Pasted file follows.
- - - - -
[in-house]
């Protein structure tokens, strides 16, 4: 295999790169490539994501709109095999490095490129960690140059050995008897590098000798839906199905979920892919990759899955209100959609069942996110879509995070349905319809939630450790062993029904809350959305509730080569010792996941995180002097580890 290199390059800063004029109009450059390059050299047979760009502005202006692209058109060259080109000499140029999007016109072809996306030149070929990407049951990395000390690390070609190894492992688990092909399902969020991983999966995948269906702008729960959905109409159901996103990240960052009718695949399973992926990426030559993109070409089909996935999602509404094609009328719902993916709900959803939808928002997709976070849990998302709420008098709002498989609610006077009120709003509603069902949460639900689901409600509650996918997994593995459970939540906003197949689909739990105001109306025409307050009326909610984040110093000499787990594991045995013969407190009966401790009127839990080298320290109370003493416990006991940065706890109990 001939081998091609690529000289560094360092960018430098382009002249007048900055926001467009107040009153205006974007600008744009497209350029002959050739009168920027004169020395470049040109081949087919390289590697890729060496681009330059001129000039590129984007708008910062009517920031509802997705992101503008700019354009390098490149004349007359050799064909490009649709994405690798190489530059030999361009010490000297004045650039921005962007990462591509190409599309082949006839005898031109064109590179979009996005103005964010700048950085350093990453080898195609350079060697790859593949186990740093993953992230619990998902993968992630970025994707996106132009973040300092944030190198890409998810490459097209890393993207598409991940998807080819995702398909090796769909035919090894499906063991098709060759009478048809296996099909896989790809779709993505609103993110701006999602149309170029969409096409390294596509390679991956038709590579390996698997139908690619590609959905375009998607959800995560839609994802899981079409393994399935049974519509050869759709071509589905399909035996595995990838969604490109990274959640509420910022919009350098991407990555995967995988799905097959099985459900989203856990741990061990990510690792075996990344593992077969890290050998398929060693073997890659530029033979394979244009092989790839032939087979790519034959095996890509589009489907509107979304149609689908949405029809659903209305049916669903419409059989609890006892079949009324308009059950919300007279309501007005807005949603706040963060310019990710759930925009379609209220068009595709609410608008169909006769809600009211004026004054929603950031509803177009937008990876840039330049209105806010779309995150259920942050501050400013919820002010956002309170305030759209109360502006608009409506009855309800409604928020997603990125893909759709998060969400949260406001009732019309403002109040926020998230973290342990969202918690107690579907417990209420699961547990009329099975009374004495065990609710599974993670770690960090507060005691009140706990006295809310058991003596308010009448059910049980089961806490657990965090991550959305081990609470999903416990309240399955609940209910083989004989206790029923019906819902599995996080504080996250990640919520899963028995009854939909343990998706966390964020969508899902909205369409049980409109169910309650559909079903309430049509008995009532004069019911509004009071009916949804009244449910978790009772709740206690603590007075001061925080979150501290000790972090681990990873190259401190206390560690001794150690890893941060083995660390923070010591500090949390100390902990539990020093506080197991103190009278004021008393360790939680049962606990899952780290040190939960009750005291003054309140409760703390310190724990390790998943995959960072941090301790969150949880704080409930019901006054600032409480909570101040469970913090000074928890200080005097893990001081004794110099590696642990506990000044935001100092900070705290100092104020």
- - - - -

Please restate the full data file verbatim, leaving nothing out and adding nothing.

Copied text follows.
[in-house]
């Protein structure tokens, strides 16, 4: 295999790169490539994501709109095999490095490129960690140059050995008897590098000798839906199905979920892919990759899955209100959609069942996110879509995070349905319809939630450790062993029904809350959305509730080569010792996941995180002097580890 290199390059800063004029109009450059390059050299047979760009502005202006692209058109060259080109000499140029999007016109072809996306030149070929990407049951990395000390690390070609190894492992688990092909399902969020991983999966995948269906702008729960959905109409159901996103990240960052009718695949399973992926990426030559993109070409089909996935999602509404094609009328719902993916709900959803939808928002997709976070849990998302709420008098709002498989609610006077009120709003509603069902949460639900689901409600509650996918997994593995459970939540906003197949689909739990105001109306025409307050009326909610984040110093000499787990594991045995013969407190009966401790009127839990080298320290109370003493416990006991940065706890109990 001939081998091609690529000289560094360092960018430098382009002249007048900055926001467009107040009153205006974007600008744009497209350029002959050739009168920027004169020395470049040109081949087919390289590697890729060496681009330059001129000039590129984007708008910062009517920031509802997705992101503008700019354009390098490149004349007359050799064909490009649709994405690798190489530059030999361009010490000297004045650039921005962007990462591509190409599309082949006839005898031109064109590179979009996005103005964010700048950085350093990453080898195609350079060697790859593949186990740093993953992230619990998902993968992630970025994707996106132009973040300092944030190198890409998810490459097209890393993207598409991940998807080819995702398909090796769909035919090894499906063991098709060759009478048809296996099909896989790809779709993505609103993110701006999602149309170029969409096409390294596509390679991956038709590579390996698997139908690619590609959905375009998607959800995560839609994802899981079409393994399935049974519509050869759709071509589905399909035996595995990838969604490109990274959640509420910022919009350098991407990555995967995988799905097959099985459900989203856990741990061990990510690792075996990344593992077969890290050998398929060693073997890659530029033979394979244009092989790839032939087979790519034959095996890509589009489907509107979304149609689908949405029809659903209305049916669903419409059989609890006892079949009324308009059950919300007279309501007005807005949603706040963060310019990710759930925009379609209220068009595709609410608008169909006769809600009211004026004054929603950031509803177009937008990876840039330049209105806010779309995150259920942050501050400013919820002010956002309170305030759209109360502006608009409506009855309800409604928020997603990125893909759709998060969400949260406001009732019309403002109040926020998230973290342990969202918690107690579907417990209420699961547990009329099975009374004495065990609710599974993670770690960090507060005691009140706990006295809310058991003596308010009448059910049980089961806490657990965090991550959305081990609470999903416990309240399955609940209910083989004989206790029923019906819902599995996080504080996250990640919520899963028995009854939909343990998706966390964020969508899902909205369409049980409109169910309650559909079903309430049509008995009532004069019911509004009071009916949804009244449910978790009772709740206690603590007075001061925080979150501290000790972090681990990873190259401190206390560690001794150690890893941060083995660390923070010591500090949390100390902990539990020093506080197991103190009278004021008393360790939680049962606990899952780290040190939960009750005291003054309140409760703390310190724990390790998943995959960072941090301790969150949880704080409930019901006054600032409480909570101040469970913090000074928890200080005097893990001081004794110099590696642990506990000044935001100092900070705290100092104020």